Incumbent Morris County Freeholder Margaret Nordstrom will once again be her party's nominee in the November general election.
Nordstrom won the nomination 213-208 in a special GOP county committee election Monday night, narrowly defeating challenger William "Hank" Lyon. The victory was a reversal from just a few months ago, when the 23-year-old Lyon appeared to narrowly defeat Nordstrom in a primary election that has since been overturned.
Monday night's election by the Morris County Republican Committee was ordered by Superior Court Judge Thomas Weisenbeck last week, following a three-week trial. Nordstrom had contested Lyon's apparent 4-vote win (after recounts) in the June primary, saying the race was tainted by voter fraud and a campaign donation that hadn't been properly reported.
The vote will allow the Morris County clerk's office to meet legal deadlines for getting general election ballots printed.
Lyon of Montville has filed an appeal of Weisenbeck's verdict, which is expected to be heard on an expedited basis by an appeals panel in Trenton. He expressed confidence Monday he would win the appeal.
As things stand now, Nordstrom of Washington Township will face Democrat Truscha Quatrone of Montville in the general election.
After Monday's vote, Nordstrom said the winner of the process was the state of New Jersey.
"This means that the [Election Law Enforcement Commission] rules have teeth," she said. Every candidate and campaign taking part in the fall election should pay attention to the judge's decision, she said.
Lyon, in a strident, impassioned speech prior to the vote, said, "This is the most important day of my 23 years."
The arguments presented in the nomination and seconding speeches echoed the points made by Nordstrom and Lyon themselves. Supporters of the former said the election was tainted by illegal votes in Parsippany, and by a $16,000 contribution made by Lyon's father and campaign treasurer, Robert Lyon, that hadn't been properly reported. Supporters of latter said no previous New Jersey election had ever been voided by a judge, and that the vote by the Republican committee, while legal, deprived the voters of their say in the election.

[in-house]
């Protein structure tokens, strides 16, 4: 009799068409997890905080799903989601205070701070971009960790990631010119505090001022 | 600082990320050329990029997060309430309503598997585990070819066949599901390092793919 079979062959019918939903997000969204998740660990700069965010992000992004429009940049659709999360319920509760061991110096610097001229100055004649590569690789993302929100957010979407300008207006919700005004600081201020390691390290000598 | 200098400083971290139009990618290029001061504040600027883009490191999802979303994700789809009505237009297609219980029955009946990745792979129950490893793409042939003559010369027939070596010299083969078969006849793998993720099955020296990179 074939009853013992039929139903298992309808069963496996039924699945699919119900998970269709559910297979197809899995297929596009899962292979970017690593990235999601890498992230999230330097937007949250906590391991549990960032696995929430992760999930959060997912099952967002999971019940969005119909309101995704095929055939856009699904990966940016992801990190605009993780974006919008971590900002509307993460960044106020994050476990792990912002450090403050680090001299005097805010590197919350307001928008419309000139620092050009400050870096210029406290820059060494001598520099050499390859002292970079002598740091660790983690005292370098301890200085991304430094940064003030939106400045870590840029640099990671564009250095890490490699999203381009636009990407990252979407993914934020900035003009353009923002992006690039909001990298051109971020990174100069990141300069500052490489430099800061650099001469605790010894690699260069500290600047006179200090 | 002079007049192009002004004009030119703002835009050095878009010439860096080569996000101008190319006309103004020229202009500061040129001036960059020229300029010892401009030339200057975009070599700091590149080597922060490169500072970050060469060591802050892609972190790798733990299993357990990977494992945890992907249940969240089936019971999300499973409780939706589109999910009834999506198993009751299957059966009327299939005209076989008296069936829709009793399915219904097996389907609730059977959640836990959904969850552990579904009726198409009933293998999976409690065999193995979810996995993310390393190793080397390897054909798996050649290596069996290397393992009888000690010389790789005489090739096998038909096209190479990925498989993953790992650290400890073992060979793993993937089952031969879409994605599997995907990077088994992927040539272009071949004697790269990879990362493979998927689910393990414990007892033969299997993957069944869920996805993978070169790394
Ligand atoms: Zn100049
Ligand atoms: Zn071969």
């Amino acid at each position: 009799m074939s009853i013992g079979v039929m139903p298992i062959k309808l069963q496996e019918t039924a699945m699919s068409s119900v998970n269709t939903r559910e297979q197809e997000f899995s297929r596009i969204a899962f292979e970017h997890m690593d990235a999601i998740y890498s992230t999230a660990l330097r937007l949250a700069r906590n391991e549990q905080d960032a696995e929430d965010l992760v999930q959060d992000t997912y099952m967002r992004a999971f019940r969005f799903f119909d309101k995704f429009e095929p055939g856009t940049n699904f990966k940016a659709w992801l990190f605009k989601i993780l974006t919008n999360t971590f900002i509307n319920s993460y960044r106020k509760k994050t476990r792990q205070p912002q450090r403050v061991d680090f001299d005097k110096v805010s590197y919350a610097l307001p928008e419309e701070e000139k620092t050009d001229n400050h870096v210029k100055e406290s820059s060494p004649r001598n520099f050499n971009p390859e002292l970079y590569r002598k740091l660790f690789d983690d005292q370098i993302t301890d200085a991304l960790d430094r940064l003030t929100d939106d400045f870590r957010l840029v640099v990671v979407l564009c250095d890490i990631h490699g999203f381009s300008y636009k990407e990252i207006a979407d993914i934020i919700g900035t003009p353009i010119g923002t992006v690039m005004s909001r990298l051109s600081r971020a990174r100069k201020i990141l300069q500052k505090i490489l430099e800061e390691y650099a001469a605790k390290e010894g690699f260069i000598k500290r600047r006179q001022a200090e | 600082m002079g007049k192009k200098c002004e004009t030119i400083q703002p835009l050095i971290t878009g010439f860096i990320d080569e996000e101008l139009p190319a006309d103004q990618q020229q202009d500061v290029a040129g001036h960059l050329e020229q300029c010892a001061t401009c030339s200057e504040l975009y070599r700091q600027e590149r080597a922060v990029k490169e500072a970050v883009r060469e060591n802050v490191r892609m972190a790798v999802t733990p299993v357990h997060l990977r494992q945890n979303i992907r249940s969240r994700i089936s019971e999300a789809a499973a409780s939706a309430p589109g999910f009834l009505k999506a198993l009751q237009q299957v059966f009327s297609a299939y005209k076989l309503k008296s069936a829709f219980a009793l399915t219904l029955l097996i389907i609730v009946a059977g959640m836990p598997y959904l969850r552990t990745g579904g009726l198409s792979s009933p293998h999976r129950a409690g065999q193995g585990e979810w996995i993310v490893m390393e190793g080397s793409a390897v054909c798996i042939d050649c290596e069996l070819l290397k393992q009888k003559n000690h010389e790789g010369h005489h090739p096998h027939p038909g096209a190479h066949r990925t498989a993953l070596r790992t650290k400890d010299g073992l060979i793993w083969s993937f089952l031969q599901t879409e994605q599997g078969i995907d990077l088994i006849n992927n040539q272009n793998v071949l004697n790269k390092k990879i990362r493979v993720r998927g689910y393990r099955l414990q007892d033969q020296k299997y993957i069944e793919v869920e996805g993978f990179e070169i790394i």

County Chairman John Sette reminded the committee members before the vote that under state law, the judge was within his rights to turn the election over to the committee.
That was the point of Sam Morris of Mine Hill, who nominated Lyon.
"If this election is overturned," Morris said, "you are saying that those four votes don't count."
Lyon repeated that message, declaring that the committee was voting on the matter because "an unelected judge" made a ruling that the election was void.
Lyon said Wesenbeck did not have the authority to overturn the election; the same argument is the basis of his appeal. He said Deputy Attorney General Alan C. Stephens filed two legal briefs that support that position.
Nordsrom and Washington Township Mayor Ken Short, who placed Nordstrom's name in nomination, said Republicans abide by the rule of law.
Nordstrom said that if Lyon had been on the short end of the 4-vote margin, he, too, would have appealed the outcome.
She said his father violated the state's campaign finance laws, by exceeding campaign contribution limits by thousands of dollars, and by not reporting the contribution as required by law. Defending her campaign against such action was required, she said.
"This is [what] I believe I stand for, this is what Morris County stands for, and this is what the Republican Party stands for," she said.
Former Morris Freeholder Jim Murray, who upset a popular incumbent to win his one-term on the board, said that all candidates have to abide by the law when they are running for office.